Can humanized mice reflect the complex pathobiology of HIV-associated neurocognitive disorders?

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23 Scopus citations


There is a rebirth of humanized mouse models in reflecting human immunodeficiency virus (HIV) pathobiology. This has allowed new investigations of viral diversity, immunity and developmental therapeutics. In the past, HIV infection and disease were, in part, mirrored in immune deficient mice reconstituted with human hematopoietic stem cells. What remained from early studies reflected the ability to mirror central nervous system (CNS) disease. As the wide spread use of combination antiretroviral therapies has changed the severity, but not prevalence, of HIV-associated neurocognitive disorders (HAND), mimicking such virus-induced CNS morbidities in humanized animals is essential for HIV/AIDS research activities. To this end, we now review the evidence for how and under what circumstances humanized mice may be utilized for studies of HIV-1 neuropathogenesis.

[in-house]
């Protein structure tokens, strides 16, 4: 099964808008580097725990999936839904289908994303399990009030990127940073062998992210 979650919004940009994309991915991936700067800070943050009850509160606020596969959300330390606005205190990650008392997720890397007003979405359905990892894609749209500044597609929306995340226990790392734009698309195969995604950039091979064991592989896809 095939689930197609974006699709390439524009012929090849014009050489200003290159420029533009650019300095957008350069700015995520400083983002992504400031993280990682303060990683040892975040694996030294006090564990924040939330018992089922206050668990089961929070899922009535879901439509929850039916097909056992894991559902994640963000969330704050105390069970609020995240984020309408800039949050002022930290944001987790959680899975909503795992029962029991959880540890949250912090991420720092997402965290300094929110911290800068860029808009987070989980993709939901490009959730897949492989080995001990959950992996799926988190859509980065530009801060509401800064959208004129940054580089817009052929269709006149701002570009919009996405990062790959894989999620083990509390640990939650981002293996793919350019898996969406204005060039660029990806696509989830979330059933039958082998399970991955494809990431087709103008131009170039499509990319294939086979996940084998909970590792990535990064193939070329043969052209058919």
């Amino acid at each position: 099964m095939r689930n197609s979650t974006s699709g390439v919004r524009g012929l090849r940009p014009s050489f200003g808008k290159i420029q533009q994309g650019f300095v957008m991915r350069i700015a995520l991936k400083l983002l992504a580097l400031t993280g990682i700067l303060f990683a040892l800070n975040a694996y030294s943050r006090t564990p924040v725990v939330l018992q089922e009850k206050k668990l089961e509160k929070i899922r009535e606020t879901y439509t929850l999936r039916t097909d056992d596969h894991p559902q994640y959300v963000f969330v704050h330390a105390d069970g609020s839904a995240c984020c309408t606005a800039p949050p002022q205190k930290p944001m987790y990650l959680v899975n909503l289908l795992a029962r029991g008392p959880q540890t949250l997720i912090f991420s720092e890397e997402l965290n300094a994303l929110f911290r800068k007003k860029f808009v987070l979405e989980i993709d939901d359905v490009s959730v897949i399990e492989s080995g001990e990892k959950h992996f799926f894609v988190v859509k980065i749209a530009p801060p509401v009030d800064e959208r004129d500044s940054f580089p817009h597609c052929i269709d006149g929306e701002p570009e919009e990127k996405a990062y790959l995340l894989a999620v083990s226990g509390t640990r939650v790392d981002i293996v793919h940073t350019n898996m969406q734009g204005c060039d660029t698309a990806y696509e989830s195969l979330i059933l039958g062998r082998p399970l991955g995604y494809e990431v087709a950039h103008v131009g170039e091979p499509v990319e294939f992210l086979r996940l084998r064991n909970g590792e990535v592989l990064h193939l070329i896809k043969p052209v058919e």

Original languageEnglish (US)
Pages (from-to)352-362
Number of pages11
JournalJournal of Neuroimmune Pharmacology
Issue number2
StatePublished - Jun 2012


  • Brain
  • HIV-1
  • HIV-associated neurocognitive disorders
  • Microglia
  • Mouse model
  • Neuroinflammation

ASJC Scopus subject areas

  • Neuroscience (miscellaneous)
  • Immunology and Allergy
  • Immunology
  • Pharmacology


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